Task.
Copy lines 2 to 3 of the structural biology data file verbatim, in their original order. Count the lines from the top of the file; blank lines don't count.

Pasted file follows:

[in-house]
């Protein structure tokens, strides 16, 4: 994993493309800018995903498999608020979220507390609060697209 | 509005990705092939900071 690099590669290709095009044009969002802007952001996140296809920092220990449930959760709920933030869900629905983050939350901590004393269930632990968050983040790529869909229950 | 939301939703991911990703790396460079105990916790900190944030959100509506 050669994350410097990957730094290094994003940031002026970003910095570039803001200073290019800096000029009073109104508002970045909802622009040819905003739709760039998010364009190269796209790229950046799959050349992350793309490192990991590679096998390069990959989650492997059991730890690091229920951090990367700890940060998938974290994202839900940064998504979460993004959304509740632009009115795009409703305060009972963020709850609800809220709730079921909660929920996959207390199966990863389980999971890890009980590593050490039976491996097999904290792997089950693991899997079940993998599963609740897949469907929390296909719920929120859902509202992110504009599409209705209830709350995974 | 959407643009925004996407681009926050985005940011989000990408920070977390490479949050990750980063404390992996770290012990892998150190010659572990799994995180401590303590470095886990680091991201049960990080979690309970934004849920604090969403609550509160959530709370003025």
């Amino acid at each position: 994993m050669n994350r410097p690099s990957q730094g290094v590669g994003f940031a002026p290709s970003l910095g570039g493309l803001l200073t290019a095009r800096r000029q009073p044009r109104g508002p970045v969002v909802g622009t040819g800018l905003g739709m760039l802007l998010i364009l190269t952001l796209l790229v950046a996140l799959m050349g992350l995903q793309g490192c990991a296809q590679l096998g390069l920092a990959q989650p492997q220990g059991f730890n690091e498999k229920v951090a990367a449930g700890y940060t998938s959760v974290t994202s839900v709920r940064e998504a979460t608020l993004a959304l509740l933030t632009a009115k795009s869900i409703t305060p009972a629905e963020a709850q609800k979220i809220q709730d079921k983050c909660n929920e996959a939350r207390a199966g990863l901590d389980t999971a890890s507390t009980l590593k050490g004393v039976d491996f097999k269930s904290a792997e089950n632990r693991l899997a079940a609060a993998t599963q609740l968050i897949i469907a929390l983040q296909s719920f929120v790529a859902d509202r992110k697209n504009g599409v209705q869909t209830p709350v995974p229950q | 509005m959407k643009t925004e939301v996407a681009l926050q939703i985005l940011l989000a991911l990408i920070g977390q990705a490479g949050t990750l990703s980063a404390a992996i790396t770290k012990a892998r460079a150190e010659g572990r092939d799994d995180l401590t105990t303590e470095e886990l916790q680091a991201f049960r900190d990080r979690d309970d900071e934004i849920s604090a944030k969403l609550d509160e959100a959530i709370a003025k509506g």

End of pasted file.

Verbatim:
């Protein structure tokens, strides 16, 4: 994993493309800018995903498999608020979220507390609060697209 | 509005990705092939900071 690099590669290709095009044009969002802007952001996140296809920092220990449930959760709920933030869900629905983050939350901590004393269930632990968050983040790529869909229950 | 939301939703991911990703790396460079105990916790900190944030959100509506 050669994350410097990957730094290094994003940031002026970003910095570039803001200073290019800096000029009073109104508002970045909802622009040819905003739709760039998010364009190269796209790229950046799959050349992350793309490192990991590679096998390069990959989650492997059991730890690091229920951090990367700890940060998938974290994202839900940064998504979460993004959304509740632009009115795009409703305060009972963020709850609800809220709730079921909660929920996959207390199966990863389980999971890890009980590593050490039976491996097999904290792997089950693991899997079940993998599963609740897949469907929390296909719920929120859902509202992110504009599409209705209830709350995974 | 959407643009925004996407681009926050985005940011989000990408920070977390490479949050990750980063404390992996770290012990892998150190010659572990799994995180401590303590470095886990680091991201049960990080979690309970934004849920604090969403609550509160959530709370003025």
């Amino acid at each position: 994993m050669n994350r410097p690099s990957q730094g290094v590669g994003f940031a002026p290709s970003l910095g570039g493309l803001l200073t290019a095009r800096r000029q009073p044009r109104g508002p970045v969002v909802g622009t040819g800018l905003g739709m760039l802007l998010i364009l190269t952001l796209l790229v950046a996140l799959m050349g992350l995903q793309g490192c990991a296809q590679l096998g390069l920092a990959q989650p492997q220990g059991f730890n690091e498999k229920v951090a990367a449930g700890y940060t998938s959760v974290t994202s839900v709920r940064e998504a979460t608020l993004a959304l509740l933030t632009a009115k795009s869900i409703t305060p009972a629905e963020a709850q609800k979220i809220q709730d079921k983050c909660n929920e996959a939350r207390a199966g990863l901590d389980t999971a890890s507390t009980l590593k050490g004393v039976d491996f097999k269930s904290a792997e089950n632990r693991l899997a079940a609060a993998t599963q609740l968050i897949i469907a929390l983040q296909s719920f929120v790529a859902d509202r992110k697209n504009g599409v209705q869909t209830p709350v995974p229950q | 509005m959407k643009t925004e939301v996407a681009l926050q939703i985005l940011l989000a991911l990408i920070g977390q990705a490479g949050t990750l990703s980063a404390a992996i790396t770290k012990a892998r460079a150190e010659g572990r092939d799994d995180l401590t105990t303590e470095e886990l916790q680091a991201f049960r900190d990080r979690d309970d900071e934004i849920s604090a944030k969403l609550d509160e959100a959530i709370a003025k509506g």